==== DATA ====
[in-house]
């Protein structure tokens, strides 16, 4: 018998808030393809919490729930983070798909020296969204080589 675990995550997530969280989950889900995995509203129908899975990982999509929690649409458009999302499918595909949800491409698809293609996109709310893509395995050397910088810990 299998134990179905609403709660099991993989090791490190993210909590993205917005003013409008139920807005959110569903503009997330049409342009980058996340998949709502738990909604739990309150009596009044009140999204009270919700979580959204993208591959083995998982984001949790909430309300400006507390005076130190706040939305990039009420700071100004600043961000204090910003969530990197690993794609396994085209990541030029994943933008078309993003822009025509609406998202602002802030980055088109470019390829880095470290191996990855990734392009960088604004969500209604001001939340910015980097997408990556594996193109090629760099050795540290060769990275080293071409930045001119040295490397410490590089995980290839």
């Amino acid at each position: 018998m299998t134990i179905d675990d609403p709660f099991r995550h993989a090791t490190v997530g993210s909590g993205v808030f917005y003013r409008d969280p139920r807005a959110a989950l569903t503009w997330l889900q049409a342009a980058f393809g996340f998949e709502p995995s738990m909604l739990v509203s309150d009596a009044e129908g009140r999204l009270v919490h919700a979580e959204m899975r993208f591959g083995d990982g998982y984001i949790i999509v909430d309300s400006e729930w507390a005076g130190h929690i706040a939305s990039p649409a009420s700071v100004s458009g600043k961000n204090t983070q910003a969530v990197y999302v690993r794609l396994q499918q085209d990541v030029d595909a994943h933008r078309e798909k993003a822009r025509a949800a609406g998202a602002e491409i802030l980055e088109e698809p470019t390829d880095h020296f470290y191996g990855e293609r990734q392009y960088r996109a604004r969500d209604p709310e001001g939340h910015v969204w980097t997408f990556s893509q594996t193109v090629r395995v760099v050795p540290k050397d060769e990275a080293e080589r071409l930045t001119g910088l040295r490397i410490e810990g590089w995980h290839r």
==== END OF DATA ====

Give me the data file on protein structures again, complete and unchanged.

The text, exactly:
[in-house]
């Protein structure tokens, strides 16, 4: 018998808030393809919490729930983070798909020296969204080589 675990995550997530969280989950889900995995509203129908899975990982999509929690649409458009999302499918595909949800491409698809293609996109709310893509395995050397910088810990 299998134990179905609403709660099991993989090791490190993210909590993205917005003013409008139920807005959110569903503009997330049409342009980058996340998949709502738990909604739990309150009596009044009140999204009270919700979580959204993208591959083995998982984001949790909430309300400006507390005076130190706040939305990039009420700071100004600043961000204090910003969530990197690993794609396994085209990541030029994943933008078309993003822009025509609406998202602002802030980055088109470019390829880095470290191996990855990734392009960088604004969500209604001001939340910015980097997408990556594996193109090629760099050795540290060769990275080293071409930045001119040295490397410490590089995980290839």
């Amino acid at each position: 018998m299998t134990i179905d675990d609403p709660f099991r995550h993989a090791t490190v997530g993210s909590g993205v808030f917005y003013r409008d969280p139920r807005a959110a989950l569903t503009w997330l889900q049409a342009a980058f393809g996340f998949e709502p995995s738990m909604l739990v509203s309150d009596a009044e129908g009140r999204l009270v919490h919700a979580e959204m899975r993208f591959g083995d990982g998982y984001i949790i999509v909430d309300s400006e729930w507390a005076g130190h929690i706040a939305s990039p649409a009420s700071v100004s458009g600043k961000n204090t983070q910003a969530v990197y999302v690993r794609l396994q499918q085209d990541v030029d595909a994943h933008r078309e798909k993003a822009r025509a949800a609406g998202a602002e491409i802030l980055e088109e698809p470019t390829d880095h020296f470290y191996g990855e293609r990734q392009y960088r996109a604004r969500d209604p709310e001001g939340h910015v969204w980097t997408f990556s893509q594996t193109v090629r395995v760099v050795p540290k050397d060769e990275a080293e080589r071409l930045t001119g910088l040295r490397i410490e810990g590089w995980h290839r």